The abuses, the violence, the narcissism, the obvious self-interest, the willingness to slaughter innocents just to get ahead completely disappeared. Doeg was a “problem person” for David. The teacher spent some time asking us to envision the “problem people” in our lives, emphasizing how we probably have tons of people who cause problems for us because they’re selfish. But, we need to examine ourselves, he said, because we could very easily be someone else’s “problem person,” and we shouldn’t forget that. We could be someone’s Doeg. And, if we have a Doeg, a “problem person,” in our life, we should just trust the lord to take care of him or her.
I wanted to scream.
Because there is so much wrong with that. If we have a Doeg, who is not a problem person but is in fact an abuser, in our life– we should absolutely do something! Being in a relationship with an abuser is incredibly difficult to escape, and when the Church seems to constantly be sending the message that abusers are just problem people and we could be just as bad, too, it makes it that much harder for victims to get out. Victims don’t need more reasons to stay in an abusive relationship– they already have reasons. What they need is for a pastor or teacher to love them, to look them in the eye and say abuse is wrong and if you’re being hurt you don’t deserve it and I’ll do whatever I can to help you get out. Saying “oh, that abuser who is perfectly willing to use violence? He’s just a “problem person” and we’re all “problem people!” is … well, it is evil in its own way.
There’s another way abuse is ignored and downplayed, another twist on the “we’re all equally evil” theme. A while ago I heard a sermon that was about how much Jesus cares about us and how no matter what we’re going through he’s there for us and can help us with whatever’s going on. At the beginning of his sermon, the preacher spent a lot of time describing a bunch of different scenarios we could find ourselves in– except almost every single example was connected to “poor decision making” in some way. The only time he mentioned abuse was so vague and non-specific it could have meant anything from “your friend gossiped about you behind your back” to “your father raped you”– and it was at the end of a very long list on all the ways people are capable of getting themselves into terrible situations. He never, not once, during the entire sermon made a distinction between situations you are responsible for creating and situations where it is happening to you and none of it is your fault. In fact, he did the exact opposite– he conflated poor decision making with abuse not once, but six times.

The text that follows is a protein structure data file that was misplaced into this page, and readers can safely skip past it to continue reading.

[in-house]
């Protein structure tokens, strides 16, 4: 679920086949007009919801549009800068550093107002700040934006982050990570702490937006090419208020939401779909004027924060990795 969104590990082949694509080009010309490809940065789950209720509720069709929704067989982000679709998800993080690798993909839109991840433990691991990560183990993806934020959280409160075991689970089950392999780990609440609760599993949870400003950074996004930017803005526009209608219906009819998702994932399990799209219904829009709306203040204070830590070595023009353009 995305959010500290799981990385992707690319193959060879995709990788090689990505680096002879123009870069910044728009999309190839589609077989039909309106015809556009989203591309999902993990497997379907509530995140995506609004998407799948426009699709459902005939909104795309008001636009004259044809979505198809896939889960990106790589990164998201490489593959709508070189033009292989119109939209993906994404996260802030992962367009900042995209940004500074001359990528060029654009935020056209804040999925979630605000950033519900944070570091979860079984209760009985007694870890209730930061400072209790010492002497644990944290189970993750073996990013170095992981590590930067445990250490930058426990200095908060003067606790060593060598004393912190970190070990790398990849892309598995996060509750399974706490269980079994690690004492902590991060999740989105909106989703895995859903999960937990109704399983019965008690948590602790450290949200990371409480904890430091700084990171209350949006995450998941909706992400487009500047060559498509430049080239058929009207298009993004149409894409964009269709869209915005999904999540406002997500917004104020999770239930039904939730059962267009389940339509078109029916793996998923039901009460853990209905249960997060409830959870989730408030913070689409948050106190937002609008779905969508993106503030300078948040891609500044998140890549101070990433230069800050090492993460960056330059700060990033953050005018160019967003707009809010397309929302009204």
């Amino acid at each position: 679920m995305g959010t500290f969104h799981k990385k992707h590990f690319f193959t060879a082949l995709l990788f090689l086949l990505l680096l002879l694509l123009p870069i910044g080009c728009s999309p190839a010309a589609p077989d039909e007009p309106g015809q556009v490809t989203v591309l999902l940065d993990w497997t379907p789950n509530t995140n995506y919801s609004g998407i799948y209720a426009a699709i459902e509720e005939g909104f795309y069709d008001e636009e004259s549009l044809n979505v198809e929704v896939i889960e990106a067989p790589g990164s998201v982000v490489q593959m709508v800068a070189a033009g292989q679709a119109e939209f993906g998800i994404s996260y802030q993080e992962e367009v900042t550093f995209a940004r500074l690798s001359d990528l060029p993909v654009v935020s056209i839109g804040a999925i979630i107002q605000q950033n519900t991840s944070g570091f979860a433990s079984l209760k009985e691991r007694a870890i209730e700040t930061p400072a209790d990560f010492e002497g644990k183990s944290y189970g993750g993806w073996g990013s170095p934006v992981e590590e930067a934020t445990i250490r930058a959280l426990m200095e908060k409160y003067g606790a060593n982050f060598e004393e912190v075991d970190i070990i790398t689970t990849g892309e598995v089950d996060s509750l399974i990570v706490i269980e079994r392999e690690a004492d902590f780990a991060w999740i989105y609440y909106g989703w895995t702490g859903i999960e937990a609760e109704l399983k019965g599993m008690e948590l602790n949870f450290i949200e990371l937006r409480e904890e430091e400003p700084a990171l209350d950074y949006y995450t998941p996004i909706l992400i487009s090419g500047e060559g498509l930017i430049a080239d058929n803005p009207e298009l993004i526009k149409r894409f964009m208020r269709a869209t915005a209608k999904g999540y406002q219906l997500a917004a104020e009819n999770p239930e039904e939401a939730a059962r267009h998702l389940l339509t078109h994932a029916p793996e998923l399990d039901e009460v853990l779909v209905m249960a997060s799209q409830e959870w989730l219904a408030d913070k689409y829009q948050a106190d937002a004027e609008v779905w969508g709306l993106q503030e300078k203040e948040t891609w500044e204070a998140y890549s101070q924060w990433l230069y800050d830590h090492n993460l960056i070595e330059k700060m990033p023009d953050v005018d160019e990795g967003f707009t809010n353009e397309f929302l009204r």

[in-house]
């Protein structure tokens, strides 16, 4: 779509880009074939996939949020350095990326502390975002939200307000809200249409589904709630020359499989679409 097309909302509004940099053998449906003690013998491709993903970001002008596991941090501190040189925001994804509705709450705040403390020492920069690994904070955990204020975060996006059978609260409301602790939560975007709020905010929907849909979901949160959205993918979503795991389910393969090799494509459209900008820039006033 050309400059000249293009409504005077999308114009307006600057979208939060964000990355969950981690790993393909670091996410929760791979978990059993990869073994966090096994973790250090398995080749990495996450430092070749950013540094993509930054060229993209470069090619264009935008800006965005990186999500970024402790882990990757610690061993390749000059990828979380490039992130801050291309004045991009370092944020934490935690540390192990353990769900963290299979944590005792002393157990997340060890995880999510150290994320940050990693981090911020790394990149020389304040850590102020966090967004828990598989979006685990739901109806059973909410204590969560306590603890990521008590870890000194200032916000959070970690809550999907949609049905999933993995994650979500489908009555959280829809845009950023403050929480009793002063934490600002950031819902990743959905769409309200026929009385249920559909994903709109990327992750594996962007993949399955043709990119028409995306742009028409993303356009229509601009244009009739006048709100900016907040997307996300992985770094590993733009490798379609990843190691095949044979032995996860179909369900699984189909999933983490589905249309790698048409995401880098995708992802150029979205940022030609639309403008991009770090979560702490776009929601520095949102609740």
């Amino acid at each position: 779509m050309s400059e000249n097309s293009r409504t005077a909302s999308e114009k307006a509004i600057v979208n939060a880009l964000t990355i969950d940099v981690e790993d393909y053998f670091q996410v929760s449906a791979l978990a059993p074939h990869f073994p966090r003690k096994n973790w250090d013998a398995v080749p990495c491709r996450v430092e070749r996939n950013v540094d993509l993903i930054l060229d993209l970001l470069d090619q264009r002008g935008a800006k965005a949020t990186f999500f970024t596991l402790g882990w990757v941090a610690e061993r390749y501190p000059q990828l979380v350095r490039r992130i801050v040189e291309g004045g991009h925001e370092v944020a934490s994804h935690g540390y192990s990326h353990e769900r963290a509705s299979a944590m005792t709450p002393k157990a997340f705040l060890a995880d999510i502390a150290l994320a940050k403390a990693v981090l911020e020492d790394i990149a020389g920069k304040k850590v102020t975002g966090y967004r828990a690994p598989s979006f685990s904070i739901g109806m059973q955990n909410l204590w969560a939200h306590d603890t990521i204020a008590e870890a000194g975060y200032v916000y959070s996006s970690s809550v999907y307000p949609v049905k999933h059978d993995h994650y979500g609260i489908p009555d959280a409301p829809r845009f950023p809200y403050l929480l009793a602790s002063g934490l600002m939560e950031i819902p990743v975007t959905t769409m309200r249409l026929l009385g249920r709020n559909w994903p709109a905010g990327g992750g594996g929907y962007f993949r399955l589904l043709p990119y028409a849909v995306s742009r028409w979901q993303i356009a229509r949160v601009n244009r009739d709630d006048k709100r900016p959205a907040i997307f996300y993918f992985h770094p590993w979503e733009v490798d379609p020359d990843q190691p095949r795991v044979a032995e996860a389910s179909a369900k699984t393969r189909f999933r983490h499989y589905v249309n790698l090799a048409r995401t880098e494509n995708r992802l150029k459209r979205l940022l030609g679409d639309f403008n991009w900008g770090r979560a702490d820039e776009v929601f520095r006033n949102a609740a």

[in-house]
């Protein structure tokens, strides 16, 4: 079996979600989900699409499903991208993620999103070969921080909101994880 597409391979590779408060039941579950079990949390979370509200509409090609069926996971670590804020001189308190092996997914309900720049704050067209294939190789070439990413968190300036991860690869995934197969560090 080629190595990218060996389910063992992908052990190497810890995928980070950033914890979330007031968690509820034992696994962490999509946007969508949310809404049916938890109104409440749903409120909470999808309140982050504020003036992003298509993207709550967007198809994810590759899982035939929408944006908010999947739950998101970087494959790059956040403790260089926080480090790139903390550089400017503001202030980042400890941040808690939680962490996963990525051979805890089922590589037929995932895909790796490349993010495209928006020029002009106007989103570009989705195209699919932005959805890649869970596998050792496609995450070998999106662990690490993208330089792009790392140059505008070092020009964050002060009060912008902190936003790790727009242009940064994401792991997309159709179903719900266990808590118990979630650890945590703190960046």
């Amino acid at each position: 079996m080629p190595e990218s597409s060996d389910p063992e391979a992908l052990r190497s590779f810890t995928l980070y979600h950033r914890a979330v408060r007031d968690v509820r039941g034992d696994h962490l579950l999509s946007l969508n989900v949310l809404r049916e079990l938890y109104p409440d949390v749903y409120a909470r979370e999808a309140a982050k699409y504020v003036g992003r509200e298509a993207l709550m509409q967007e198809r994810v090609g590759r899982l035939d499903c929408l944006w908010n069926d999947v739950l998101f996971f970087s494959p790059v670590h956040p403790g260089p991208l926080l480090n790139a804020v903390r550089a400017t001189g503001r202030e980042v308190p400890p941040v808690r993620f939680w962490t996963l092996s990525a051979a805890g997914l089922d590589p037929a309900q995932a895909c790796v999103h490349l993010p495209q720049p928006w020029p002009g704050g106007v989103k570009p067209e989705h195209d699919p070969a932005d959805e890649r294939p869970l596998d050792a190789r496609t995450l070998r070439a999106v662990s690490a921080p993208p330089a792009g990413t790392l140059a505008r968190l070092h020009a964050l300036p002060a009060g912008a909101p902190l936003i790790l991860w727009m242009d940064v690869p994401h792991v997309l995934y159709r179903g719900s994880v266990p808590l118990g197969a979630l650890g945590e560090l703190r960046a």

Abuse is not normal.
Abusers are not normal.
They are not “problem people.” Not everyone is capable of abuse. We’re human, so we’re capable of doing hurtful things, selfish things, but that is different from abuse, and we desperately need to recognize that they are not the same.
Abuse is evil and the church needs to stand up and say something about it. Pastors need to look into the eyes of 20% of the married people in his church who are probably being abused and say the words abuse is wrong and you don’t have to stay there, you don’t have to live with them. Youth leaders need to sit down with their teenagers and say you have the right to determine what happens to your body. Sunday school teachers need to listen to the children in their classroom with the awareness that 1 in 4 girls and 1 in 6 boys are being sexually assaulted or raped by a relative or family friend.
But, in my experience, churches tend to be silent. Pastors don’t talk about it. Teachers use softened language. No one wants to look this bleak reality in the face. And because we are silent, because we refuse to look victims and survivors in the eye, because we are blind and deaf, because we tell each other that abusers don’t really exist and we’re all equally capable of doing hurtful things we don’t have the right to say “this is wrong, this is evil, and it must stop.” We ignore the victims and survivors in our churches when what we should be doing is shouting from every single rooftop that the church is a safe place, that we will love, and we will help.